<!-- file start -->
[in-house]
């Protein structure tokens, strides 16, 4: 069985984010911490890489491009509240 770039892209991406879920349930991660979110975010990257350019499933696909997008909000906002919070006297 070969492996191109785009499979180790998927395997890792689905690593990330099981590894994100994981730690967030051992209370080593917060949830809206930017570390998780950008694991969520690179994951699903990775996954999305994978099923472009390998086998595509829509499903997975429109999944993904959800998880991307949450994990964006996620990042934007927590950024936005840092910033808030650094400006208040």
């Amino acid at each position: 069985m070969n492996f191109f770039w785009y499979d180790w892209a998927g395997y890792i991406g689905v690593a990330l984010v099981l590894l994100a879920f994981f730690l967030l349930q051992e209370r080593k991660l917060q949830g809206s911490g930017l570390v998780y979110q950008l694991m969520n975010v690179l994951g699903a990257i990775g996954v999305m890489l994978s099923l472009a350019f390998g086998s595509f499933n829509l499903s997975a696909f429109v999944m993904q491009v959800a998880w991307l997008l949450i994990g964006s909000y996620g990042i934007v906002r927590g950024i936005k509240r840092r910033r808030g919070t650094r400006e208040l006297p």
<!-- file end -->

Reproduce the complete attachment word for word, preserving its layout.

[in-house]
């Protein structure tokens, strides 16, 4: 069985984010911490890489491009509240 770039892209991406879920349930991660979110975010990257350019499933696909997008909000906002919070006297 070969492996191109785009499979180790998927395997890792689905690593990330099981590894994100994981730690967030051992209370080593917060949830809206930017570390998780950008694991969520690179994951699903990775996954999305994978099923472009390998086998595509829509499903997975429109999944993904959800998880991307949450994990964006996620990042934007927590950024936005840092910033808030650094400006208040």
């Amino acid at each position: 069985m070969n492996f191109f770039w785009y499979d180790w892209a998927g395997y890792i991406g689905v690593a990330l984010v099981l590894l994100a879920f994981f730690l967030l349930q051992e209370r080593k991660l917060q949830g809206s911490g930017l570390v998780y979110q950008l694991m969520n975010v690179l994951g699903a990257i990775g996954v999305m890489l994978s099923l472009a350019f390998g086998s595509f499933n829509l499903s997975a696909f429109v999944m993904q491009v959800a998880w991307l997008l949450i994990g964006s909000y996620g990042i934007v906002r927590g950024i936005k509240r840092r910033r808030g919070t650094r400006e208040l006297p």